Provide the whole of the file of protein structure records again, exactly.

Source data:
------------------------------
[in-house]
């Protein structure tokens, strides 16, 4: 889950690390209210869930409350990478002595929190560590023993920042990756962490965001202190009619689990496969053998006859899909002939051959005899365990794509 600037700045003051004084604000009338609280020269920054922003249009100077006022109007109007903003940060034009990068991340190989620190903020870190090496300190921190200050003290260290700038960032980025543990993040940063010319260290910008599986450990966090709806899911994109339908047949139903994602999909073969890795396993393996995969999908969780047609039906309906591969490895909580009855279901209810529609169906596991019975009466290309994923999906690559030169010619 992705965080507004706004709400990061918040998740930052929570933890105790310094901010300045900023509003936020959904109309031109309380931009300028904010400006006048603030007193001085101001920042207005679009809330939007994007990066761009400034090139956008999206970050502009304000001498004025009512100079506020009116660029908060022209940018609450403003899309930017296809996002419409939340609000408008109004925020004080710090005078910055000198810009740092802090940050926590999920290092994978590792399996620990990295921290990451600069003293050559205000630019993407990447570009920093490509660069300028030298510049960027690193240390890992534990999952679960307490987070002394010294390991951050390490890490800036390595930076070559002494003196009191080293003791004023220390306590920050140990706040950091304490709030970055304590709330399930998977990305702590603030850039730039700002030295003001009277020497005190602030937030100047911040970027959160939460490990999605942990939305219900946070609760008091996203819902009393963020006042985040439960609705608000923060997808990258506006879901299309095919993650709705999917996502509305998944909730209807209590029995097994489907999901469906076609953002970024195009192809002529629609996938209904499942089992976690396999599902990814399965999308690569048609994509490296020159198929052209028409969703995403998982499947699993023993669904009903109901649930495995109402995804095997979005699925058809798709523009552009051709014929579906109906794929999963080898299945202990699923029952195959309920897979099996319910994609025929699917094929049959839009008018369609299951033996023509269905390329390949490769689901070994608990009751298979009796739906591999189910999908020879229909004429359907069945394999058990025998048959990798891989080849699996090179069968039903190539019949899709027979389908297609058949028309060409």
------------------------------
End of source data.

[in-house]
């Protein structure tokens, strides 16, 4: 889950690390209210869930409350990478002595929190560590023993920042990756962490965001202190009619689990496969053998006859899909002939051959005899365990794509 600037700045003051004084604000009338609280020269920054922003249009100077006022109007109007903003940060034009990068991340190989620190903020870190090496300190921190200050003290260290700038960032980025543990993040940063010319260290910008599986450990966090709806899911994109339908047949139903994602999909073969890795396993393996995969999908969780047609039906309906591969490895909580009855279901209810529609169906596991019975009466290309994923999906690559030169010619 992705965080507004706004709400990061918040998740930052929570933890105790310094901010300045900023509003936020959904109309031109309380931009300028904010400006006048603030007193001085101001920042207005679009809330939007994007990066761009400034090139956008999206970050502009304000001498004025009512100079506020009116660029908060022209940018609450403003899309930017296809996002419409939340609000408008109004925020004080710090005078910055000198810009740092802090940050926590999920290092994978590792399996620990990295921290990451600069003293050559205000630019993407990447570009920093490509660069300028030298510049960027690193240390890992534990999952679960307490987070002394010294390991951050390490890490800036390595930076070559002494003196009191080293003791004023220390306590920050140990706040950091304490709030970055304590709330399930998977990305702590603030850039730039700002030295003001009277020497005190602030937030100047911040970027959160939460490990999605942990939305219900946070609760008091996203819902009393963020006042985040439960609705608000923060997808990258506006879901299309095919993650709705999917996502509305998944909730209807209590029995097994489907999901469906076609953002970024195009192809002529629609996938209904499942089992976690396999599902990814399965999308690569048609994509490296020159198929052209028409969703995403998982499947699993023993669904009903109901649930495995109402995804095997979005699925058809798709523009552009051709014929579906109906794929999963080898299945202990699923029952195959309920897979099996319910994609025929699917094929049959839009008018369609299951033996023509269905390329390949490769689901070994608990009751298979009796739906591999189910999908020879229909004429359907069945394999058990025998048959990798891989080849699996090179069968039903190539019949899709027979389908297609058949028309060409």